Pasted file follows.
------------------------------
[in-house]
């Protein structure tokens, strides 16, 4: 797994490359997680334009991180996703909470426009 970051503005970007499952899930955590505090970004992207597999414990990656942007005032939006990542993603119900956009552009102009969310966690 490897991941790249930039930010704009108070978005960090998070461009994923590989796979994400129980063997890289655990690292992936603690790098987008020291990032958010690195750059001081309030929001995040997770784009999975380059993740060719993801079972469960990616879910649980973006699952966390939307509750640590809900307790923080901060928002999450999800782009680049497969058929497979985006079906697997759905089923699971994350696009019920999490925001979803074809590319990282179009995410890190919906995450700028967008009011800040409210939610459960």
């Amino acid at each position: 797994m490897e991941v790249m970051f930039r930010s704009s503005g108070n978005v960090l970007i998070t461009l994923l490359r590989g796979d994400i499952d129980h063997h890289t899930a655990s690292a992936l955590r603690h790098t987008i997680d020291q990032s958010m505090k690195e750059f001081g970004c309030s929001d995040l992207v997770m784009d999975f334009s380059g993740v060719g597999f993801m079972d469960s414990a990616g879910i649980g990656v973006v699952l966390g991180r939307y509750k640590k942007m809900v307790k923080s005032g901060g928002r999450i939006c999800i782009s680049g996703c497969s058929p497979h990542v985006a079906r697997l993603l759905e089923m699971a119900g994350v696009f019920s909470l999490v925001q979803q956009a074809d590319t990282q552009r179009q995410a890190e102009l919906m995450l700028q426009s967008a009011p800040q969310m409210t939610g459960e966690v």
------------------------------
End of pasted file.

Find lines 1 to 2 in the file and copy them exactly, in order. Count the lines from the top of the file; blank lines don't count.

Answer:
[in-house]
């Protein structure tokens, strides 16, 4: 797994490359997680334009991180996703909470426009 970051503005970007499952899930955590505090970004992207597999414990990656942007005032939006990542993603119900956009552009102009969310966690 490897991941790249930039930010704009108070978005960090998070461009994923590989796979994400129980063997890289655990690292992936603690790098987008020291990032958010690195750059001081309030929001995040997770784009999975380059993740060719993801079972469960990616879910649980973006699952966390939307509750640590809900307790923080901060928002999450999800782009680049497969058929497979985006079906697997759905089923699971994350696009019920999490925001979803074809590319990282179009995410890190919906995450700028967008009011800040409210939610459960």